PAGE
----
Debug Visualizers and the XNA Framework

Debugging visualizers are a cool feature of Visual Studio 2005 available to C# developers. I’d like to show you how to add some simple debugger visualizers to the Beta version of the XNA Framework.


You can find general information about debugger visualizers through the following links:

For those of you not familiar with debugger visualizers, they essentially allow you to customize how the debugger shows variables while debugging. Many of you are familiar with the current debugger display of “Name”, “Value” and “Type” columns in the various debugger windows (Locals, Watch, Autos etc). Debugger visualizers allows you  to customize the value column to be more useful when debugging. One of the best attributes of debugger visualizers is that you can customize existing types (ones that you don’t have the source code to) which can make your debugging simpler and more relevant to you. Chances are that you are using a debugger visualizer and you don’t even realize it!


The best way to show something is by example so let’s add some visualizers to a type in the Beta version of the XNA Framework.


The view today


Let’s look at the current debug view for an existing type today. Create a new “Windows Game (XNA)” project. Set a breakpoint at the end of the Draw method, it should look something like this:



Debug the game (hit F5) and you should hit the breakpoint. Open the Locals window and expand the “this“ variable. You should see the following information:




Right now the default value for the graphics member of the Game type is simply the type of the variable, not particularly interesting. Note that if you expand the graphics node you can see it’s members and suddenly the information is very relevant: 



Let’s create a debug visualizer that shows some of the expanded information about the GraphicsComponent without having to expand the graphics object.


Creating a Debugger Visualizer


1.       Open a new instance of C# Express.

2.       Create a new project using the “Windows Game Library (XNA)” project template. Although you can call this project anything, I recommend calling the DLL something like “MyDebuggerVisualizers”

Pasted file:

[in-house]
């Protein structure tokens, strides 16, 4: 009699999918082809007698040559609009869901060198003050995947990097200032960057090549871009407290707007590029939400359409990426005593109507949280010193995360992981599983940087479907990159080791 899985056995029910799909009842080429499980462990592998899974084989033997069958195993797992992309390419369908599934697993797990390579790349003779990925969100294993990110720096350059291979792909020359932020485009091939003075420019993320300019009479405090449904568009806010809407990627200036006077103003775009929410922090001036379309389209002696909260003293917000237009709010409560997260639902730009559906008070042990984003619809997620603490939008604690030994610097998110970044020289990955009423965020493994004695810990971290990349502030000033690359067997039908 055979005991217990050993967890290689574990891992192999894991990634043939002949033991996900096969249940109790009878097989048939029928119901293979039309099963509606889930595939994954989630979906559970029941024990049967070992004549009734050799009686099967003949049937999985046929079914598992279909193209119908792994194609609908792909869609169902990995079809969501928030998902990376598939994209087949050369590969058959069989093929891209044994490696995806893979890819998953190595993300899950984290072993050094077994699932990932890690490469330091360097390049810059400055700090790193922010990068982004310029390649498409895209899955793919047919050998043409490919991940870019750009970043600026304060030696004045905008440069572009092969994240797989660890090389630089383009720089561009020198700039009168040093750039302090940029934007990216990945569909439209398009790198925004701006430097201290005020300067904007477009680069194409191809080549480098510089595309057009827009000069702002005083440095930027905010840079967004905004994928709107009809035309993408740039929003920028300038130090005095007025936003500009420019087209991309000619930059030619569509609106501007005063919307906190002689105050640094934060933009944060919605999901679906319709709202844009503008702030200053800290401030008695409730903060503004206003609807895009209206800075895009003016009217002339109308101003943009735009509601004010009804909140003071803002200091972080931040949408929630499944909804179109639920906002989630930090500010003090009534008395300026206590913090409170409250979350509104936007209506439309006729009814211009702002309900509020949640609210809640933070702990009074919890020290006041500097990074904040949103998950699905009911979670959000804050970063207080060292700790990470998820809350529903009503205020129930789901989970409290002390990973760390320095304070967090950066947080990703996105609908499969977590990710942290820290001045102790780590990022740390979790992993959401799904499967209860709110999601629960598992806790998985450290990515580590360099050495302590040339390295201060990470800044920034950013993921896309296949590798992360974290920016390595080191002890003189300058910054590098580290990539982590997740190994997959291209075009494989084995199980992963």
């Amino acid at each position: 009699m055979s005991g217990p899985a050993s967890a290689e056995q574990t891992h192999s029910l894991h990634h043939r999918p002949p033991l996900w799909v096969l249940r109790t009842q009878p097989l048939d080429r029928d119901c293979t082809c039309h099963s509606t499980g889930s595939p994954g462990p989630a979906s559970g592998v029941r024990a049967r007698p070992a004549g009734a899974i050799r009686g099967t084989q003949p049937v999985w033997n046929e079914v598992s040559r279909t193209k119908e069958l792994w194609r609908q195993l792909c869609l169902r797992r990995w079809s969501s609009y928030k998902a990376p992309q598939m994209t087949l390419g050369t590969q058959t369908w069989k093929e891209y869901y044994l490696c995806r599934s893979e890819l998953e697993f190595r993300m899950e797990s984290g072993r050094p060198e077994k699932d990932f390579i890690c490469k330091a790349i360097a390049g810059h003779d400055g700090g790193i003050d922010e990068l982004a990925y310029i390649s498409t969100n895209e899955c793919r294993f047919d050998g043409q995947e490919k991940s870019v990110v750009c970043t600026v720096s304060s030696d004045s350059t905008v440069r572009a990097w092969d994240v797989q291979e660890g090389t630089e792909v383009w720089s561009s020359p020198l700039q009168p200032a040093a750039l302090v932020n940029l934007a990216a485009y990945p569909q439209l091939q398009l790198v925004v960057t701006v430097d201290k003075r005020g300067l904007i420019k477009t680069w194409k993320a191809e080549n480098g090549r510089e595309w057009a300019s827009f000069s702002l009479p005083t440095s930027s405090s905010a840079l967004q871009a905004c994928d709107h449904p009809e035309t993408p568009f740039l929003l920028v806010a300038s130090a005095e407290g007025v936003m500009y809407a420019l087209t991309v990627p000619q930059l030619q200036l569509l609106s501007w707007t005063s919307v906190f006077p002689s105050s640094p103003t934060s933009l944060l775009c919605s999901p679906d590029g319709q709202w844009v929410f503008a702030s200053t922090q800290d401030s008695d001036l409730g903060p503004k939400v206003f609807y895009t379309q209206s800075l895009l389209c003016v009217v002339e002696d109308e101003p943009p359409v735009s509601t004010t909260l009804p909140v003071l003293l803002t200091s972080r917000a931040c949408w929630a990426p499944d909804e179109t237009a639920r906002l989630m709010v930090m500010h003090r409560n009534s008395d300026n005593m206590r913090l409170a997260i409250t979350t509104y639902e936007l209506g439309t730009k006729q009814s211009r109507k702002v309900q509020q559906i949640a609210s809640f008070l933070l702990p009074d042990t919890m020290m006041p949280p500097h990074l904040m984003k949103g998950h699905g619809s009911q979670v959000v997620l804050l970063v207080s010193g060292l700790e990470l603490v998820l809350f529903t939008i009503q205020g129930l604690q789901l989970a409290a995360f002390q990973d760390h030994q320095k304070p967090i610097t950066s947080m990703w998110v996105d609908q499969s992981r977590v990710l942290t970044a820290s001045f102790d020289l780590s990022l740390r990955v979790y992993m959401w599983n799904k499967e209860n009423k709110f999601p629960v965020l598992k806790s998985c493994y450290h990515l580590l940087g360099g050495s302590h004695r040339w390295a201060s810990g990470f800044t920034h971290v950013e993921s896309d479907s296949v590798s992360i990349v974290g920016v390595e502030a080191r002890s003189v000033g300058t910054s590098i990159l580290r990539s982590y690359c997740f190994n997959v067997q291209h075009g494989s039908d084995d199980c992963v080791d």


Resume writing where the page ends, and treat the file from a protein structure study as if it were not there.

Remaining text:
3.       Change the generated source code for Class1.cs to have the following code:


using System;

using System.Diagnostocs;


[assembly: DebuggerDisplay(@"IsFullScreen = {IsFullScreen}",

Target = typeof(Microsoft.Xna.Framework.Components.GraphicsComponent))]

This code looks more complicated than it is. The first two using statements (System and System.Diagnostics) brings in the Debugger Visualizer attributes – in this case we are using only DebuggerDisplay. 

The DebuggerDisplay attribute provides the basic functionality for customizing the value. The first parameter is the string that we want to display when the debugger shows a variable of this type. In the example above we simply list one of the properties of the GraphicsComponent – IsFullScreen. You specify that you  want the debugger to evaluate a property on the current object by putting the property between the pair of brackets – “{IsFullScreen}” in the example above. Once you have specified the display string, you attach this debugger visualizer to the type you want by using the Target property.

4.       Once you have this code in place, compile the project. This will result in a DLL being generated.


5.       In order for the debugger to use the visualizer you just created, you need to put the DLL in a well known place. The debugger looks in several places, but the easiest place to put the DLL is in your “My Documents” folder inside “My Documents\Visual Studio 2005\Visualizers”. Visual Studio created this directory when it installed and you might notice that it already contains some DLL’s and their relevant source code. You need to copy the DLL you just created to this directory and while you could do it manually, it might be better to simply use a Project Post Build Event to do this automatically.


6.       Select the project and right click to bring up the project properties. Click the “Build Events” tab and you will see a page that looks like this:



In the post-build event command line section you want to add a command to copy the DLL to the directory specified above. Luckily you can use the macros inside the Post Build events to make this simple. Select the “Edit Post-build” button to get to the editor for post build rules. You will see the following dialog (click the Macros button to see the Macro values you can use):



In the top field add the following command:


copy "$(TargetPath)" "C:\Documents and Settings\<YourName>\My Documents\Visual Studio 2005\Visualizers"


7.      Build the project. This should build the project and copy the DLL to the Visualizer directory so the debugger can now pick up your visualizer.